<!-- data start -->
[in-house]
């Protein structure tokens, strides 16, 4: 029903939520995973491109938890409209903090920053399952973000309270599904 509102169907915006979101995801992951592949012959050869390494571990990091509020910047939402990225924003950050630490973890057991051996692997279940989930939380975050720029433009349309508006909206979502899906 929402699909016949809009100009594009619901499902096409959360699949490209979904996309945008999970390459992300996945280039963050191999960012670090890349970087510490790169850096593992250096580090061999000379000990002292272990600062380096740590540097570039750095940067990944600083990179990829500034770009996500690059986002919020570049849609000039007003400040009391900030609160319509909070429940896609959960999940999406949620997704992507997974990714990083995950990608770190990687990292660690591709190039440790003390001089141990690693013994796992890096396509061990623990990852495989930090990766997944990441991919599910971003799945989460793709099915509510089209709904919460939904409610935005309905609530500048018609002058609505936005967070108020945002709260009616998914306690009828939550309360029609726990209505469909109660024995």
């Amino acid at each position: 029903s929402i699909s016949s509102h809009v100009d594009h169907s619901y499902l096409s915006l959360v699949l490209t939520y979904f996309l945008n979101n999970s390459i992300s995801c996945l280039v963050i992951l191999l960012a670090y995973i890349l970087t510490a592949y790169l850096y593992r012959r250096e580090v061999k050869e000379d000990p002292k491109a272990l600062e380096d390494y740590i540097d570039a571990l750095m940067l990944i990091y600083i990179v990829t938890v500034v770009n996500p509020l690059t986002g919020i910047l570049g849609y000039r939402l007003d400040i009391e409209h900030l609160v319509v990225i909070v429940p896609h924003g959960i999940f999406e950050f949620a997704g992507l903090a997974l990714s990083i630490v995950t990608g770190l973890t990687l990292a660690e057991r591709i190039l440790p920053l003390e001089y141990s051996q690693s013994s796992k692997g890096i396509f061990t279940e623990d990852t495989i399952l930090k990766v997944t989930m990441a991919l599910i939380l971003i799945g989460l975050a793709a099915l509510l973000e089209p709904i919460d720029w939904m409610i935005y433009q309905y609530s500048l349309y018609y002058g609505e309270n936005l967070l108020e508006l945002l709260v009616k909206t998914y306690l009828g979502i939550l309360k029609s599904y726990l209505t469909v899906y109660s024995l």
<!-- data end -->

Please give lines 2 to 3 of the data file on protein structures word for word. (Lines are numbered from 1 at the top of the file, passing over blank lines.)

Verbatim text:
């Protein structure tokens, strides 16, 4: 029903939520995973491109938890409209903090920053399952973000309270599904 509102169907915006979101995801992951592949012959050869390494571990990091509020910047939402990225924003950050630490973890057991051996692997279940989930939380975050720029433009349309508006909206979502899906 929402699909016949809009100009594009619901499902096409959360699949490209979904996309945008999970390459992300996945280039963050191999960012670090890349970087510490790169850096593992250096580090061999000379000990002292272990600062380096740590540097570039750095940067990944600083990179990829500034770009996500690059986002919020570049849609000039007003400040009391900030609160319509909070429940896609959960999940999406949620997704992507997974990714990083995950990608770190990687990292660690591709190039440790003390001089141990690693013994796992890096396509061990623990990852495989930090990766997944990441991919599910971003799945989460793709099915509510089209709904919460939904409610935005309905609530500048018609002058609505936005967070108020945002709260009616998914306690009828939550309360029609726990209505469909109660024995």
């Amino acid at each position: 029903s929402i699909s016949s509102h809009v100009d594009h169907s619901y499902l096409s915006l959360v699949l490209t939520y979904f996309l945008n979101n999970s390459i992300s995801c996945l280039v963050i992951l191999l960012a670090y995973i890349l970087t510490a592949y790169l850096y593992r012959r250096e580090v061999k050869e000379d000990p002292k491109a272990l600062e380096d390494y740590i540097d570039a571990l750095m940067l990944i990091y600083i990179v990829t938890v500034v770009n996500p509020l690059t986002g919020i910047l570049g849609y000039r939402l007003d400040i009391e409209h900030l609160v319509v990225i909070v429940p896609h924003g959960i999940f999406e950050f949620a997704g992507l903090a997974l990714s990083i630490v995950t990608g770190l973890t990687l990292a660690e057991r591709i190039l440790p920053l003390e001089y141990s051996q690693s013994s796992k692997g890096i396509f061990t279940e623990d990852t495989i399952l930090k990766v997944t989930m990441a991919l599910i939380l971003i799945g989460l975050a793709a099915l509510l973000e089209p709904i919460d720029w939904m409610i935005y433009q309905y609530s500048l349309y018609y002058g609505e309270n936005l967070l108020e508006l945002l709260v009616k909206t998914y306690l009828g979502i939550l309360k029609s599904y726990l209505t469909v899906y109660s024995l």